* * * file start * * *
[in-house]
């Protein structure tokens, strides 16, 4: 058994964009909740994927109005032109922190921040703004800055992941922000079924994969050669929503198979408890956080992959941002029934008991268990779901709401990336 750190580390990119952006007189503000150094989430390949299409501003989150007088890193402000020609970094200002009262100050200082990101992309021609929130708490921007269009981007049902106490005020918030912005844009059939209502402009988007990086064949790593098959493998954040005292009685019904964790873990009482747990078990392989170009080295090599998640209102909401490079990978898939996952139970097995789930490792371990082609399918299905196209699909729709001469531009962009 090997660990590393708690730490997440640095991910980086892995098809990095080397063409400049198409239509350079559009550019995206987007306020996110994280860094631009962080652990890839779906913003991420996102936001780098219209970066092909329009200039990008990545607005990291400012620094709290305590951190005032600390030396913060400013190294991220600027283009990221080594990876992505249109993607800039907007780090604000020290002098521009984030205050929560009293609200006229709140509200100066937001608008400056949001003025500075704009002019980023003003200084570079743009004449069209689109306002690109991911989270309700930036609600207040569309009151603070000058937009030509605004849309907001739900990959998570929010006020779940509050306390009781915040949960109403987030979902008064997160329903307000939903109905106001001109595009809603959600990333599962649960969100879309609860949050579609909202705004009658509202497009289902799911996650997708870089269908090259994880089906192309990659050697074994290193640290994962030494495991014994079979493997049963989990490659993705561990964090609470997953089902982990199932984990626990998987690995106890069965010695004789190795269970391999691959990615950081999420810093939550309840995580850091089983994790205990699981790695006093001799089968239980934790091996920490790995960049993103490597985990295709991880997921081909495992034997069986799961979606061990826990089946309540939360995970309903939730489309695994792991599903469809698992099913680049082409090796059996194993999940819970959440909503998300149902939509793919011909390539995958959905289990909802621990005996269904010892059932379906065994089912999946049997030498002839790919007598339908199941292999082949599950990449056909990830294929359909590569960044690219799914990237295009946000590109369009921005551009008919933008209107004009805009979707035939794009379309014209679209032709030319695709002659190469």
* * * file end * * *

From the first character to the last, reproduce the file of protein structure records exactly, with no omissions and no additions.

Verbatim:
[in-house]
């Protein structure tokens, strides 16, 4: 058994964009909740994927109005032109922190921040703004800055992941922000079924994969050669929503198979408890956080992959941002029934008991268990779901709401990336 750190580390990119952006007189503000150094989430390949299409501003989150007088890193402000020609970094200002009262100050200082990101992309021609929130708490921007269009981007049902106490005020918030912005844009059939209502402009988007990086064949790593098959493998954040005292009685019904964790873990009482747990078990392989170009080295090599998640209102909401490079990978898939996952139970097995789930490792371990082609399918299905196209699909729709001469531009962009 090997660990590393708690730490997440640095991910980086892995098809990095080397063409400049198409239509350079559009550019995206987007306020996110994280860094631009962080652990890839779906913003991420996102936001780098219209970066092909329009200039990008990545607005990291400012620094709290305590951190005032600390030396913060400013190294991220600027283009990221080594990876992505249109993607800039907007780090604000020290002098521009984030205050929560009293609200006229709140509200100066937001608008400056949001003025500075704009002019980023003003200084570079743009004449069209689109306002690109991911989270309700930036609600207040569309009151603070000058937009030509605004849309907001739900990959998570929010006020779940509050306390009781915040949960109403987030979902008064997160329903307000939903109905106001001109595009809603959600990333599962649960969100879309609860949050579609909202705004009658509202497009289902799911996650997708870089269908090259994880089906192309990659050697074994290193640290994962030494495991014994079979493997049963989990490659993705561990964090609470997953089902982990199932984990626990998987690995106890069965010695004789190795269970391999691959990615950081999420810093939550309840995580850091089983994790205990699981790695006093001799089968239980934790091996920490790995960049993103490597985990295709991880997921081909495992034997069986799961979606061990826990089946309540939360995970309903939730489309695994792991599903469809698992099913680049082409090796059996194993999940819970959440909503998300149902939509793919011909390539995958959905289990909802621990005996269904010892059932379906065994089912999946049997030498002839790919007598339908199941292999082949599950990449056909990830294929359909590569960044690219799914990237295009946000590109369009921005551009008919933008209107004009805009979707035939794009379309014209679209032709030319695709002659190469």